Writing a Conclusion

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Just as every piece of writing needs an introduction, every piece of writing needs a conclusion. As with my piece on introductions, I’m going to discuss this aspect of writing in the context of an academic, analytical paper. However, my comments and suggestions can be easily applied to nearly any type of writing or form.  

An effective conclusion is the natural extension of the preceding body paragraphs. This is the culmination of the argument—the vein of gold struck after hours of mining. It is the measure of the argument’s (or story’s) impact on the subject area. The effective conclusion is not simply a helpful summary at the end of a paper, but rather the triumph of the paper’s argument. For this reason, the writer should always consider the role of the conclusion in the greater context of the paper, keeping it in mind while developing the thesis and the argument. 

Begin to brainstorm your conclusion by asking yourself: Why does it matter? Sure, that prompt might be a bit existential. But really—why did you write the thing you wrote? Sure, you might have written a paper for a class, but what are the implications of your argument? Once you have this idea firmly in your head, the conclusion will flow more naturally.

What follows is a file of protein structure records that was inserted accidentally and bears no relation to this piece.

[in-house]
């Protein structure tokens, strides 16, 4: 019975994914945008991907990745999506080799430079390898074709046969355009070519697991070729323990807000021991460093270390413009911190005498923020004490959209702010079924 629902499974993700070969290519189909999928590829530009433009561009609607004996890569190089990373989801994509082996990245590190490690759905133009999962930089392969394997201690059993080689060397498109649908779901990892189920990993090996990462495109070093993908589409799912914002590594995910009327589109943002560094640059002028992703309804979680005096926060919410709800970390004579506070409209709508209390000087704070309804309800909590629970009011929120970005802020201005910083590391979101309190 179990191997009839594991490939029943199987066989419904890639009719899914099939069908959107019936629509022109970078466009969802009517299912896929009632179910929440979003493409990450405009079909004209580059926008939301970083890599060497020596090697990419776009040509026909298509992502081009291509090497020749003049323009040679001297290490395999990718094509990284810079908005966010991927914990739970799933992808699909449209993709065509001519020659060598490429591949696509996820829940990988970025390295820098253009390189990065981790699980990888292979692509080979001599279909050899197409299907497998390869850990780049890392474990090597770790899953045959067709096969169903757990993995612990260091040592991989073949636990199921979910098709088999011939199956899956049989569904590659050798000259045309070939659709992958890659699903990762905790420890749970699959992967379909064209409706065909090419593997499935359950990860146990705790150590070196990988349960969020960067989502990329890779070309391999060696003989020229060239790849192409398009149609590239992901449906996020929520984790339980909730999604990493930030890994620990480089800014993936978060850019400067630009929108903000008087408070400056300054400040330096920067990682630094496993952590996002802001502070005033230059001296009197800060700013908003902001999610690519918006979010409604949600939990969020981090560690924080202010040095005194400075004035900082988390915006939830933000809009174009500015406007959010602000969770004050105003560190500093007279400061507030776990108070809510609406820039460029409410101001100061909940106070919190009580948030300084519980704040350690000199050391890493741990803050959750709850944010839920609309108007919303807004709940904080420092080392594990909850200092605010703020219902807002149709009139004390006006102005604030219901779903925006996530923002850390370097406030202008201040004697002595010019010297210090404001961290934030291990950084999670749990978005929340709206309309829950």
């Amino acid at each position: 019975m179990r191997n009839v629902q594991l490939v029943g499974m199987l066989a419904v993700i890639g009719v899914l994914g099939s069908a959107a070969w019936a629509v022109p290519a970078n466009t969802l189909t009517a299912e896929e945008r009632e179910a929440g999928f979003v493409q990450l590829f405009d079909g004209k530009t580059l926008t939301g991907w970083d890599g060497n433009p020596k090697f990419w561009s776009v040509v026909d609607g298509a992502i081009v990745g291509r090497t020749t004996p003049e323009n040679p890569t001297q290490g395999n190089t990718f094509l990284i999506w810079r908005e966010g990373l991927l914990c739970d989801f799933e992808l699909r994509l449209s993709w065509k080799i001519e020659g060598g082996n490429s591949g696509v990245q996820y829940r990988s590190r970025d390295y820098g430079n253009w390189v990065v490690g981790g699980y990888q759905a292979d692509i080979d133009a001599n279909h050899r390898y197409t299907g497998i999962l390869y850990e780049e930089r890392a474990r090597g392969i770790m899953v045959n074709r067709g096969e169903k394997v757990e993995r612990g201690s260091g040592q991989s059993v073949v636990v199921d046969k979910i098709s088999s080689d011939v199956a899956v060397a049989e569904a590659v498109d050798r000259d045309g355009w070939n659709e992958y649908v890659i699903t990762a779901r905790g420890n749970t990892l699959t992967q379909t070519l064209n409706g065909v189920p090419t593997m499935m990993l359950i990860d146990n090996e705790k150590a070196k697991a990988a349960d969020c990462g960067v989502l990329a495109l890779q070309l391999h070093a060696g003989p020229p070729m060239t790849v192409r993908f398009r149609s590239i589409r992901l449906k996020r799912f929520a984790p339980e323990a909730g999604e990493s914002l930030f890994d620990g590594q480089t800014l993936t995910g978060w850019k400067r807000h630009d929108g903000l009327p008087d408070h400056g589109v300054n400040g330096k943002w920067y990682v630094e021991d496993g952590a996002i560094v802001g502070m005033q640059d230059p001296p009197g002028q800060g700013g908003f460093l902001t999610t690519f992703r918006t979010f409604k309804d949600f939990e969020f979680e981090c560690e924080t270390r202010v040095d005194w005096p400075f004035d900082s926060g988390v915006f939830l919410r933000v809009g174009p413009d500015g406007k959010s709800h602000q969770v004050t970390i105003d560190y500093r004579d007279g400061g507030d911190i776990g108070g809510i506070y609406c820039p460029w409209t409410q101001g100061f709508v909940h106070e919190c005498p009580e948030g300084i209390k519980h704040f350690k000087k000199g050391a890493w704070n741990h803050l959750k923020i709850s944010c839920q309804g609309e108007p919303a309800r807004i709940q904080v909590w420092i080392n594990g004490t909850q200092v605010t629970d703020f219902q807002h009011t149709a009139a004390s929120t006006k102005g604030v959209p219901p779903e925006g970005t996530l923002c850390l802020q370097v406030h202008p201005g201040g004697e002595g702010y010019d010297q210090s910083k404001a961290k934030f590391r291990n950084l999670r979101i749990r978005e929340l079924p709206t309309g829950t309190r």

Now, the structure. Begin the conclusion with a reminder to the reader for the hoped-for impact of the paper’s argument on the topic. What was the paper’s contribution? This should be far more than just a restatement of the argument and thesis; it should echo the thesis and key points, but extend the question to its furthest point. What are the broader implications? 

After this not-summary, propose several provocative suggestions. Think on the significance of your approach to the information you have presented. Are there any points that remain undecided? What are the limitations of the argument? Are there any important concepts that are natural extensions of the argument? Fully explore all lines of thought, then settle on the one that makes the most impact. This might be an allusion or anecdotal reference, or perhaps a straightforward statement.